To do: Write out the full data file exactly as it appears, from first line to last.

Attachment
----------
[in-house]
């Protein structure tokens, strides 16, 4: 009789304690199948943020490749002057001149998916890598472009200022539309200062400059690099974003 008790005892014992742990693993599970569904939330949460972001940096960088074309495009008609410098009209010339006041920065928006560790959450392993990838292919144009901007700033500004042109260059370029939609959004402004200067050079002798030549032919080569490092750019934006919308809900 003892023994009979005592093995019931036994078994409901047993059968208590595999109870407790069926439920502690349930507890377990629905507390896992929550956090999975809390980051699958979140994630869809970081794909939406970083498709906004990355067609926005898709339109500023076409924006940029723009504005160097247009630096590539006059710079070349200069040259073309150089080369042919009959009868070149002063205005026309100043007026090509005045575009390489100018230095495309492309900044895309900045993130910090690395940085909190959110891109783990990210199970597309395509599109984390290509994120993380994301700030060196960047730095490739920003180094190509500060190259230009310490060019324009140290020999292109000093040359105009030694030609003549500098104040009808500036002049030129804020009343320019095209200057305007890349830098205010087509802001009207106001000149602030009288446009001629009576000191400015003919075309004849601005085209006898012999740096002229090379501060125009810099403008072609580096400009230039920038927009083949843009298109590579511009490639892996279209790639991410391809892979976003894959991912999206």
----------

[in-house]
């Protein structure tokens, strides 16, 4: 009789304690199948943020490749002057001149998916890598472009200022539309200062400059690099974003 008790005892014992742990693993599970569904939330949460972001940096960088074309495009008609410098009209010339006041920065928006560790959450392993990838292919144009901007700033500004042109260059370029939609959004402004200067050079002798030549032919080569490092750019934006919308809900 003892023994009979005592093995019931036994078994409901047993059968208590595999109870407790069926439920502690349930507890377990629905507390896992929550956090999975809390980051699958979140994630869809970081794909939406970083498709906004990355067609926005898709339109500023076409924006940029723009504005160097247009630096590539006059710079070349200069040259073309150089080369042919009959009868070149002063205005026309100043007026090509005045575009390489100018230095495309492309900044895309900045993130910090690395940085909190959110891109783990990210199970597309395509599109984390290509994120993380994301700030060196960047730095490739920003180094190509500060190259230009310490060019324009140290020999292109000093040359105009030694030609003549500098104040009808500036002049030129804020009343320019095209200057305007890349830098205010087509802001009207106001000149602030009288446009001629009576000191400015003919075309004849601005085209006898012999740096002229090379501060125009810099403008072609580096400009230039920038927009083949843009298109590579511009490639892996279209790639991410391809892979976003894959991912999206």